Changing the Way Mathematics Is Taught
“There have been great strides in inviting everyone to do math,” says Eric Cordero-Siy. But there’s still work to do.
A clinical assistant professor in the Mathematics Education program, Eric Cordero-Siy works to support elementary teachers in developing lessons that advance mathematical sense-making among their students, particularly through the use of drawings and other informal representations. Along with other researchers and school partners, he conducts job-embedded, adaptive professional development that focuses on in-the-moment decision making by teachers. He also supports teachers in enacting equitable, justice-oriented mathematics teaching practices, and is working on liberatory practices that confront power and oppression in ways educational research is conducted.
Prior to joining BU Wheelock, Cordero-Siy was at the University of Wisconsin–Madison and the University of Georgia. He is also a former high school mathematics teacher with experience teaching in New York, Georgia, and the Philippines.
Question: How did you become interested in math education and how does that influence your work today?
Cordero-Siy: I took an Algebra 2 class that was taught using very procedural methods. To make sense of what was happening in class, I ended up drawing out my thinking through math drawings on the margins of my textbook. The drawings not only helped me, but they also helped some of my classmates. I enjoyed helping my classmates, which led to my decision to enroll in my teaching program.
The work I am currently doing is exploring how people use drawings in math. My usual prompt is not to solve the problem, but instead to ask people to draw out their thinking. My current work studies how we can incorporate more drawings into K–8 math classrooms.
Question: How has the field of mathematics education change—or not changed—over time?
Cordero-Siy: One of the positive changes about the way teachers are being prepared to teach math is shifting away from the Initiate, Respond, Evaluate (IRE) pattern. Instead of evaluating, I say “probe” or engage other people in the conversation. We want people to be thinkers and sense makers, not calculators or blind rule followers.
That has been a good development from some math reform, but everything else has largely remained the same. For example, if you look at a textbook now and a textbook from 1983, they roughly look and feel the same. Additionally, math is gendered and racialized—young girls especially are told not to pursue STEM fields for different reasons. There have been great strides in inviting everyone to do math, but mathematicians still “look the same.”
There are also a lot of systemic barriers and beliefs that we hold that are invisible, and it is difficult when negotiating old systems with new practices. I’m still left wondering: How can we radically change school mathematics and the way we do research if it has not proffered any fundamental changes? Do we tinker or dismantle? This work will take a lot of imagination moving forward.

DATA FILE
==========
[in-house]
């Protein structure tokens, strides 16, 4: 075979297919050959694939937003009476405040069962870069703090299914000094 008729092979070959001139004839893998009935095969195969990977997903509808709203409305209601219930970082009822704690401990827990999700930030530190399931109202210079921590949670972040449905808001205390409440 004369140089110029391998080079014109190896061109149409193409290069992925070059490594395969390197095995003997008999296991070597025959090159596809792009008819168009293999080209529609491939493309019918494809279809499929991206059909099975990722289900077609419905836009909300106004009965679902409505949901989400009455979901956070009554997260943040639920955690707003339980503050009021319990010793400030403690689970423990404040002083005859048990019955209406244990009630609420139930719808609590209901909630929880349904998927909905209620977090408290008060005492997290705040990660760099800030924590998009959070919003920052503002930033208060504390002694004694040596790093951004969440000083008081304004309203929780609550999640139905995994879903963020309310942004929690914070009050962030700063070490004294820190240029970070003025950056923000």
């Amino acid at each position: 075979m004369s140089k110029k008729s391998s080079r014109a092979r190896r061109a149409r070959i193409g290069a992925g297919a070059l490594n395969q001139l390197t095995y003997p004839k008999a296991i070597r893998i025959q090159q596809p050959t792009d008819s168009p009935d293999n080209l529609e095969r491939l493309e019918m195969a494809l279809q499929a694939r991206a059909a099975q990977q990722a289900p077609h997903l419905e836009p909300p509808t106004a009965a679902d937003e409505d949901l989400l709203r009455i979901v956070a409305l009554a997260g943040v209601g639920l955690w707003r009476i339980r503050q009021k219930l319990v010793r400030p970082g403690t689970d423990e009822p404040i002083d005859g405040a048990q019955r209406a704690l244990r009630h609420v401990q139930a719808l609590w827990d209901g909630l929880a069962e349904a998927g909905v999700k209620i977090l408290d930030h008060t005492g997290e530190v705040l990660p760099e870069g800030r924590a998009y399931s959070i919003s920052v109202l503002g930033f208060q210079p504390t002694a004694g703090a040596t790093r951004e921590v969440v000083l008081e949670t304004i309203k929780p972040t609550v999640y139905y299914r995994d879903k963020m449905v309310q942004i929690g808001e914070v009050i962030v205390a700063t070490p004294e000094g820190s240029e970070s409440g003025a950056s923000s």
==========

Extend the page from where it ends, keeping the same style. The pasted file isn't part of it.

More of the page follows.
Question: What is your current research focus?
Cordero-Siy: I am intrigued by how teachers shift what they normally do to incorporate something novel. There is a process of negotiation that happens because teachers are balancing a multitude of factors and commitments. For instance, I am committed to using drawings because of my experience. However, I am also committed to the school that has a culture of testing, and I need to get through the material. I also have a commitment to the different ways students and their families do mathematics. All these commitments influence teachers’ decisions.
It is important to ask which commitments teachers are drawn to in the moments of instruction. We make decisions from second to second, but the rationale behind those decisions is mostly invisible to the class. I would like to know how teachers make sense and negotiate the commitments and the eventual action. As an example, I like a procedure called a teacher timeout. If I am in a class with other teachers, we can pause the lesson and say, “teacher timeout,” and pause the lesson and talk through what we are thinking. The students are still in the classroom and listening to the our decision-making process—and might even weigh in on the process. These teacher timeouts are a way of getting that “in that moment” thinking that is more faithful to that moment itself.
Question: How do you engage teachers in your research?
Cordero-Siy: It’s important to me to have a strong relationship with the people that work in the school or with the community it serves. Inviting teachers to talk about their thinking is not part of our culture. This is because you are essentially sharing your values with other people, which is difficult to do. When another adult is in the room, it feels like surveillance.
I also try to humanize research when I write about teachers by acknowledging that I’m writing about a very small sliver of a person. My relationship with teachers encompasses more than just my purpose as a researcher. My commitments lie with the teachers, students, and their communities first before the academic field.